it is shown that a space is exponentiable (i.e. core-compact) if and only if we have equality in the multiplication law $R\circ U R = R\circ \mu$.
Some intuition for this characterization can be obtained as follows. Consider the standard non-locally-compact space, the rationals $\mathbb{Q}$ as a subspace of the reals $\mathbb{R}$. Suppose that $x$ is a rational number and that $y_n$ is a sequence of irrationals converging to $x$. Then for each $n$ we can find a sequence $z^n_m$ of rationals which converges to $y_n$; hence the $z^n_m$ form a “sequence of sequences” which “globally converges” to $x$ in $\mathbb{Q}$, i.e. which are related to $x$ by the composite relation $R\circ \mu$, but for which does not converge elementwise to an intermediate sequence which in turn converges to $x$, i.e. it is not related to $x$ by the relation $R \circ U R$. It turns out that when generalized to ultrafilter convergence, this sort of behavior exactly characterizes what it means to fail to be (quasi) locally compact.
If $X$ is exponentiable, then the exponential law gives us an isomorphism of sets $Map(Y,B^X) \cong Map(X\times Y,B)$ for any other spaces $B$ and $Y$. If $Y$ is also exponentiable, then the Yoneda lemma yields from this a homeomorphism $B^{X\times Y} \cong (B^X)^Y$. However, we can also say some things in general without all spaces involved being exponentiable.
We now agree to denote by $Map(X,Y)=X^Y$ the space of continuous maps $X\to Y$ in the compact-open topology.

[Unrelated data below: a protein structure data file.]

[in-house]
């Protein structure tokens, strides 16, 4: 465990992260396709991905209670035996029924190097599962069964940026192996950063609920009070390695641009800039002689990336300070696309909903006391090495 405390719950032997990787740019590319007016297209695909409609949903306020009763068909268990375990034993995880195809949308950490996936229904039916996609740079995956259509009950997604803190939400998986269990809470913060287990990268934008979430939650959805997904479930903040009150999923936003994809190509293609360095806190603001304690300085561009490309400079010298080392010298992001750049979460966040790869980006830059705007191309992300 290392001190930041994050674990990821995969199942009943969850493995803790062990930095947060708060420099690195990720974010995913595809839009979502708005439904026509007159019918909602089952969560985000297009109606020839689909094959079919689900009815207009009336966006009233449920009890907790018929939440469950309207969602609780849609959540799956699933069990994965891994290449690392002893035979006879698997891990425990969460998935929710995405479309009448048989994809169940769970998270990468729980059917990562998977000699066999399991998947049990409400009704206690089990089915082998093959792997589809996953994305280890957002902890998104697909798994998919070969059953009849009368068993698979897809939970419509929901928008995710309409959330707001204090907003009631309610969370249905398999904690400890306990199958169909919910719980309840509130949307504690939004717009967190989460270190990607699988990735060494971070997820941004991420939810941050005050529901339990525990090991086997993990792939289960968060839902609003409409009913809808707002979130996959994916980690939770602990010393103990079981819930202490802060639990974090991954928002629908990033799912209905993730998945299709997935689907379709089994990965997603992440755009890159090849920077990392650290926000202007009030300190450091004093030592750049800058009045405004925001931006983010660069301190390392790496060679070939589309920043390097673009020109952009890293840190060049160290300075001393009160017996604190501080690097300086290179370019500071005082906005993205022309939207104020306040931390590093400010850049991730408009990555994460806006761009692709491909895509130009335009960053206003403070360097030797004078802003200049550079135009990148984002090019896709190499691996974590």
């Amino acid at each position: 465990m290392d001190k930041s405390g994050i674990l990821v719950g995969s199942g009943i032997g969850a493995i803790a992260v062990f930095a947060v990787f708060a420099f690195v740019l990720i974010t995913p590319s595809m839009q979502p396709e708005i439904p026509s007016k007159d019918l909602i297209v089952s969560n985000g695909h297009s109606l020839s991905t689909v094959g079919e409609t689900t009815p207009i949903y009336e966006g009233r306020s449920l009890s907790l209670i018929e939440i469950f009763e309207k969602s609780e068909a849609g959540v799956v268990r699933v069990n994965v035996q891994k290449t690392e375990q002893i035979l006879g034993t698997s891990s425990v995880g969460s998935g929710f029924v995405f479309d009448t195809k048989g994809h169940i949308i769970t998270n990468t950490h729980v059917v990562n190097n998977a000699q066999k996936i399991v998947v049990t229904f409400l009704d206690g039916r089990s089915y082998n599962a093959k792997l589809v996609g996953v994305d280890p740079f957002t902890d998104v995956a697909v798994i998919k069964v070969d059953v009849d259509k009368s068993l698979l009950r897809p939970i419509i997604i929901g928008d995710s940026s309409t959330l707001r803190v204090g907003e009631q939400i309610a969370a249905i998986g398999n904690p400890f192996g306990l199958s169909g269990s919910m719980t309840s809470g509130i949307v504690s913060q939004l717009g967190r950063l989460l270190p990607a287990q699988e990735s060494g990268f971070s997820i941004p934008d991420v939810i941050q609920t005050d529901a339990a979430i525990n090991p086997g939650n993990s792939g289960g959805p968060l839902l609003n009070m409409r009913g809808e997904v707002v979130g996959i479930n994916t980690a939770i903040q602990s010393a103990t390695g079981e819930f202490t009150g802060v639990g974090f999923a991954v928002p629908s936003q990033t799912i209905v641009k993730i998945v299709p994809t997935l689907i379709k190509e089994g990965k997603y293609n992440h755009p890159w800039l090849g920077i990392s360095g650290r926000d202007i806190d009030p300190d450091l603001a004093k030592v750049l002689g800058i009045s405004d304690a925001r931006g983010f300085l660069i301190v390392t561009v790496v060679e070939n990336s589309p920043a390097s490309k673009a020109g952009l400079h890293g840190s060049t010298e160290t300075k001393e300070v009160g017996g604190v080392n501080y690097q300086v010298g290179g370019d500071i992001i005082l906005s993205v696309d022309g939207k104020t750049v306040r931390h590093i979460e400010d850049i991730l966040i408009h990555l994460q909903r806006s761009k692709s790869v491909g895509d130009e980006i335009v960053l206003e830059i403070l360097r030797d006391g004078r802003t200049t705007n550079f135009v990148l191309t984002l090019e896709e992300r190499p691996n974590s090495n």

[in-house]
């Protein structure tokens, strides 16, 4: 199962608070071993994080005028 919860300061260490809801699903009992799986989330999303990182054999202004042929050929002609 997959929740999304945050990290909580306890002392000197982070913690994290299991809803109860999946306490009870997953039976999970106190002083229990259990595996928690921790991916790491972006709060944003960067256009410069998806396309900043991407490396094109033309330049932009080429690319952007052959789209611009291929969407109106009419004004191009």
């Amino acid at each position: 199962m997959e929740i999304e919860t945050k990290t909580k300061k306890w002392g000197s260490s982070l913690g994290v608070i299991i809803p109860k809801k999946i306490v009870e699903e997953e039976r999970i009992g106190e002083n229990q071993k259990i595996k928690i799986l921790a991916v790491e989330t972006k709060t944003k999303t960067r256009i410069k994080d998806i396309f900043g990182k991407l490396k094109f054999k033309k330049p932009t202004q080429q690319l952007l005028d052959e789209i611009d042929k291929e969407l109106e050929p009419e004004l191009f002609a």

Let $X,Y,B$ be topological spaces. For any $f\in B^{X\times Y}$, the formula
defines a continuous map $\theta f:Y\to B^X$ which we call the map adjoint to $f$, or the adjunct of $f$.
The adjunction map
is a one-to-one function, and if $X$ is locally compact and Hausdorff then $\theta$ is a bijection. Independently from that assumption on $X$, if $Y$ is Hausdorff, then $\theta$ is continuous in the compact-open topology
If both assumptions (on $X$ and $Y$) are satisfied, then $\theta$ is not only a continuous bijection, but also open, hence a homeomorphism.
There is also a version for based (= pointed) topological spaces. The cartesian product then needs to be replace by the smash product of the based spaces. Regarding that the maps preserve the base point, the adjunction map $\theta$ induces the adjunction map
where the mapping space $Map_*$ for based spaces is the subspace of the usual mapping space, in the compact-open topology, which consists of the mappings preserving the base point.
It appears that $\theta_*$ is again one-to-one and continuous, and it is bijective if $X$ is locally compact Hausdorff. If $Y$ is also Hausdorff then $\theta_*$ is a homeomorphism.
M. Escardo and R. Heckmann, Topologies of spaces of continuous functions, 2001.
Eva Lowen-Colebunders and Günther Richter, An elementary approach to exponential spaces, MR.
Peter Johnstone, Stone Spaces